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Death throes, or Ladies and Gentlemen, here's what we get for our $2,000,000,000 a year

An Iraqi blogger named Fayed started his blog a few months ago because he was tired of hearing all the negative things about the war and wanted to, as the song goes, accentuate the positive. The name of his blog is Healing Iraq.

Fayed has since emigrated to Jordan (along with 500,000 other Iraqis). Why would this man leave his beloved country?

He blogged this a few months ago.

Please don’t ask me whether I believe Iraq is on the verge of civil war yet or not. I have never experienced a civil war before, only regular ones. All I see is that both sides are engaged in tit-for-tat lynchings and summary executions. I see governmental forces openly taking sides or stepping aside. I see an occupation force that is clueless about what is going on in the country. I see politicians that distrust each other and continue to flame the situation for their own personal interests. I see Islamic clerics delivering fiery sermons against each other, then smile and hug each other at the end of the day in staged PR stunts. I see the country breaking into pieces. The frontlines between different districts of Baghdad are already clearly demarked and ready for the battle. I was stopped in my own neighbourhood yesterday by a watch team and questioned where I live and what I was doing in that area. I see other people curiously staring in each other’s faces on the street. I see hundreds of people disappearing in the middle of the night and their corpses surfacing next day with electric drill holes in them. I see people blown up to smithereens because a brainwashed virgin seeker targeted a crowded market or café. I see all that and more.

Don’t you dare chastise me for writing about what I see in my country.


This is from a more recent blog right before he left for Jordan.

The instructions vary between neighbourhoods. Amiriya and Ghazaliya have the full menu, while others stress only 2 or more of them. So far, enforcing the hijab for women and a ban on shorts for men are consistent in most districts of western Baghdad. In other areas, women are not allowed to drive, to go out without a chaperone, and to use cell phones in public; men are not allowed to dress in jeans, shave their beards, wear goatees, put styling hair gel, or to wear necklaces; it is forbidden to sell ice, to sell cigarettes at street stands, to sell Iranian merchandise, to sell newspapers, and to sell ring tones, CDs, and DVDs. Butchers are not allowed to slaughter during certain religious anniversaries. Municipality workers will be killed if they try to collect garbage from certain areas. Private neighbourhood generators are banned in a few areas. And the last I heard is that they are threatening Internet cafés and wireless providers.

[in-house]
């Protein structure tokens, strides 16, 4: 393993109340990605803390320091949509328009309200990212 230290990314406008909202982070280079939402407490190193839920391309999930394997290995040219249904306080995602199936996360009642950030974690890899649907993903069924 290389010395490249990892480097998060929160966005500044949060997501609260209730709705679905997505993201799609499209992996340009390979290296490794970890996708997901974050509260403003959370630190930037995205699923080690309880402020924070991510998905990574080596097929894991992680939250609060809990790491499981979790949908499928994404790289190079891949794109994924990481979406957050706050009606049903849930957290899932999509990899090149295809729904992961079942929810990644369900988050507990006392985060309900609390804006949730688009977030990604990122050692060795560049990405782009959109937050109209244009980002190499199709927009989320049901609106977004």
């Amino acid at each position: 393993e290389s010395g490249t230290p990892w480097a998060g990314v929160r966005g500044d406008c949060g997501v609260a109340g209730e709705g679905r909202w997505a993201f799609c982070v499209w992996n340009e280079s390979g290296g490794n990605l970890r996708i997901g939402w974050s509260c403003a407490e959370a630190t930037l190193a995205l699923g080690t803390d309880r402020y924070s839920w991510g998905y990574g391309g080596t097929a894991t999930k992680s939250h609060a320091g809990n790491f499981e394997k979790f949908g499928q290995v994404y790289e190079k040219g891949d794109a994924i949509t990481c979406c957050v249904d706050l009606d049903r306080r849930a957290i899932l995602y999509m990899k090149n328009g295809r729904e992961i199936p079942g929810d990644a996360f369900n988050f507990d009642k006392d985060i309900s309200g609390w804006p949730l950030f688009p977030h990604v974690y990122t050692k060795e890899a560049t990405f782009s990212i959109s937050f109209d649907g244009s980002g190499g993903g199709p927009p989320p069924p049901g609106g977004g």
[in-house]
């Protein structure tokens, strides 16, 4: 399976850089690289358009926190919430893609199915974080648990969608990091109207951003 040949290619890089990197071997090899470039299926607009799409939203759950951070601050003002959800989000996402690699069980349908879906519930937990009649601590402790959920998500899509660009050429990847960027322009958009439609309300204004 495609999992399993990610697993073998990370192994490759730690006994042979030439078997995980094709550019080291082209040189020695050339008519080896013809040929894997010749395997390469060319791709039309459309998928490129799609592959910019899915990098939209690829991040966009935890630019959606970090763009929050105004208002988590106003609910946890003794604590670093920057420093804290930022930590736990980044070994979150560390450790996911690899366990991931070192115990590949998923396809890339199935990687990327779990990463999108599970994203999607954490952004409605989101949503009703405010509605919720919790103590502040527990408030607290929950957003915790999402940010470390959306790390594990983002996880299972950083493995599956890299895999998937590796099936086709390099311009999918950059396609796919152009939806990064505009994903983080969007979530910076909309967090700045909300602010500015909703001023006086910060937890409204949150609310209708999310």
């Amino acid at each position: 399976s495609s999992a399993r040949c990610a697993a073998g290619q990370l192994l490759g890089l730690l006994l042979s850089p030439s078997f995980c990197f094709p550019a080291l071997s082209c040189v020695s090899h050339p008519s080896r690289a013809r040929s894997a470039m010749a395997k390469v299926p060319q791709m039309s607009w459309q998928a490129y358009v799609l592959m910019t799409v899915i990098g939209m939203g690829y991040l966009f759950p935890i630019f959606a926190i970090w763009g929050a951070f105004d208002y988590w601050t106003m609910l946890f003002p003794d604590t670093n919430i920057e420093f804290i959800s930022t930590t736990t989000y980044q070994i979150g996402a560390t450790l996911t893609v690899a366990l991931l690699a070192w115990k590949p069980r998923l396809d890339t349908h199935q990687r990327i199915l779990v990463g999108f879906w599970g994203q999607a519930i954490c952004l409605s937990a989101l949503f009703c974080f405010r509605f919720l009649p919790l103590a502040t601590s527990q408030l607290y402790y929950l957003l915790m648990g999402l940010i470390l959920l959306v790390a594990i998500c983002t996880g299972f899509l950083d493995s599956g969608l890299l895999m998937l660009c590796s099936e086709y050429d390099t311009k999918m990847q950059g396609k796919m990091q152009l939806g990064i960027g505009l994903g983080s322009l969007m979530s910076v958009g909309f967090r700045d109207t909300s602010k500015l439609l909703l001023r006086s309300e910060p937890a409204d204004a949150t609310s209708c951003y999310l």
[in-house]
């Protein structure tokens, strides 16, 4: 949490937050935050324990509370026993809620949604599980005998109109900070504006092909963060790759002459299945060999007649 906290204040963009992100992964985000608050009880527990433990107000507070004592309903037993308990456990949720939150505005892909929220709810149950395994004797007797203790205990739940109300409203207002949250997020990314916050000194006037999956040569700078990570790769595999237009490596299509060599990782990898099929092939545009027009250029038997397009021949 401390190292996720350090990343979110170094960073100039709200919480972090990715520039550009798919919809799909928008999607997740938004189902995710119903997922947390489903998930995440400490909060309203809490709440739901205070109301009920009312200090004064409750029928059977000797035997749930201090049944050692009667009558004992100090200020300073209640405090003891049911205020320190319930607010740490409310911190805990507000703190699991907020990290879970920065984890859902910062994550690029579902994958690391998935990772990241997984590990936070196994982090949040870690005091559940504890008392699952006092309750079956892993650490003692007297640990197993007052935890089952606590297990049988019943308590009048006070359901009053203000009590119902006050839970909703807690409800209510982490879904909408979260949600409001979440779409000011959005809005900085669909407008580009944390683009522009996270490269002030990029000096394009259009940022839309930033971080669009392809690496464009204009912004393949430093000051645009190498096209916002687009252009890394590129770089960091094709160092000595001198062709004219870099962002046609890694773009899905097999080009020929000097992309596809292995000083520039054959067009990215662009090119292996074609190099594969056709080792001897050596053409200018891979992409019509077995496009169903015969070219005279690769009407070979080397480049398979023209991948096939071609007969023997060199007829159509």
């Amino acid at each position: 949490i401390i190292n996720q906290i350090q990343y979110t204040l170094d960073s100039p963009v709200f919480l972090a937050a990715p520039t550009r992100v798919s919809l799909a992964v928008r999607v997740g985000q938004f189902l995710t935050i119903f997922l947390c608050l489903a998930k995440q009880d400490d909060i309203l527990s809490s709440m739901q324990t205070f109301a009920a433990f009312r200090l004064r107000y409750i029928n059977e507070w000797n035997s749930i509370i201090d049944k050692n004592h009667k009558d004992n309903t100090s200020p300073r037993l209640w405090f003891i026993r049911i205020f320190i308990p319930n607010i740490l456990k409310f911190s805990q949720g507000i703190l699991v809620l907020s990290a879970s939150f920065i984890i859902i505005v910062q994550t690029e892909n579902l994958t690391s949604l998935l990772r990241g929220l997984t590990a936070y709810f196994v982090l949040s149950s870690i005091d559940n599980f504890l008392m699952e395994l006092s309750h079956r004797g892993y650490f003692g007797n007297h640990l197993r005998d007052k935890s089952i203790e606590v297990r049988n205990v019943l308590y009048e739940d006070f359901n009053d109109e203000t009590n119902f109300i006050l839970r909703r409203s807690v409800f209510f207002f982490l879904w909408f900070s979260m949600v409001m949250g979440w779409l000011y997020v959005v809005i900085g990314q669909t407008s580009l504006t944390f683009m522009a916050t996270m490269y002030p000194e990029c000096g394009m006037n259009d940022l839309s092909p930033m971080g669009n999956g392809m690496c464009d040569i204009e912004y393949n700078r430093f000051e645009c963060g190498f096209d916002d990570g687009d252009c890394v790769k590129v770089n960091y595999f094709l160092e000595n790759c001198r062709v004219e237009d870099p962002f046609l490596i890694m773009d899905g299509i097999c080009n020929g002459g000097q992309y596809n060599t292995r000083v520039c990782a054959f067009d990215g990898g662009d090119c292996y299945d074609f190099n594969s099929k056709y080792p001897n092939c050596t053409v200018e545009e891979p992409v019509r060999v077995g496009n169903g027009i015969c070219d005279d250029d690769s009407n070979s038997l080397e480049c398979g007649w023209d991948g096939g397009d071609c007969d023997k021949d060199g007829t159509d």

This is not the talk of some couch-ridden anti-war got-it-soft liberal American.

In other parts of my blog (and many other blogs) we debate federal funding for embyronic stem cell research. One of the chief reasons for opposing this research is that the 'opposers' don't want federal funds being used to support research that is morally repugnant and that destroys what they consider to be human life.

Do we really want more American dollars, and much more importantly, more American lives, to be sacrificed and spent for what Iraq has become?

ht: NRO (and that's not The Nation or the Progressive)

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  • I'm John H
  • From Salemtown, Tennessee, United States
  • Cruising past 50, my wife and I have reared three kids and several dogs. I work for state government and daily conspire to deflate bureacracy.
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